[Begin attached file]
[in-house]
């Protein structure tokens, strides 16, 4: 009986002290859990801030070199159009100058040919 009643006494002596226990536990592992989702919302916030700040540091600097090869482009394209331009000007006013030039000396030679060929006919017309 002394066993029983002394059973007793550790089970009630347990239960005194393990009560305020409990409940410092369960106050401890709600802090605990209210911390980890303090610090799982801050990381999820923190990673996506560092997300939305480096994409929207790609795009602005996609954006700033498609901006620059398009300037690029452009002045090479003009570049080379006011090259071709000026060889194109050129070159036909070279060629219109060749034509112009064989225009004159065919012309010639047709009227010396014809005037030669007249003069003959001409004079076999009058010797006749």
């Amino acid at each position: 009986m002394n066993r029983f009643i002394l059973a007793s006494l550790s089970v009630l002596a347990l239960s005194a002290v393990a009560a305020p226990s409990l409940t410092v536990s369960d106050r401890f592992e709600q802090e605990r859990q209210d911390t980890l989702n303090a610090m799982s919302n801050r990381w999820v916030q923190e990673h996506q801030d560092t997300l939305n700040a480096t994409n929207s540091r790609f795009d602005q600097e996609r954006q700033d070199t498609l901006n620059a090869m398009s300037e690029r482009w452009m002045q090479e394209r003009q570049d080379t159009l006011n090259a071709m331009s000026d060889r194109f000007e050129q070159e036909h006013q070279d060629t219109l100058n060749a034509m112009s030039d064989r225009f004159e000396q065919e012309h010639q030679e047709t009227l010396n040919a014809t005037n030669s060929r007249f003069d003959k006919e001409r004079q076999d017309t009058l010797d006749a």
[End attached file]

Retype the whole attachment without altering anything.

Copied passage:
[in-house]
């Protein structure tokens, strides 16, 4: 009986002290859990801030070199159009100058040919 009643006494002596226990536990592992989702919302916030700040540091600097090869482009394209331009000007006013030039000396030679060929006919017309 002394066993029983002394059973007793550790089970009630347990239960005194393990009560305020409990409940410092369960106050401890709600802090605990209210911390980890303090610090799982801050990381999820923190990673996506560092997300939305480096994409929207790609795009602005996609954006700033498609901006620059398009300037690029452009002045090479003009570049080379006011090259071709000026060889194109050129070159036909070279060629219109060749034509112009064989225009004159065919012309010639047709009227010396014809005037030669007249003069003959001409004079076999009058010797006749």
């Amino acid at each position: 009986m002394n066993r029983f009643i002394l059973a007793s006494l550790s089970v009630l002596a347990l239960s005194a002290v393990a009560a305020p226990s409990l409940t410092v536990s369960d106050r401890f592992e709600q802090e605990r859990q209210d911390t980890l989702n303090a610090m799982s919302n801050r990381w999820v916030q923190e990673h996506q801030d560092t997300l939305n700040a480096t994409n929207s540091r790609f795009d602005q600097e996609r954006q700033d070199t498609l901006n620059a090869m398009s300037e690029r482009w452009m002045q090479e394209r003009q570049d080379t159009l006011n090259a071709m331009s000026d060889r194109f000007e050129q070159e036909h006013q070279d060629t219109l100058n060749a034509m112009s030039d064989r225009f004159e000396q065919e012309h010639q030679e047709t009227l010396n040919a014809t005037n030669s060929r007249f003069d003959k006919e001409r004079q076999d017309t009058l010797d006749a």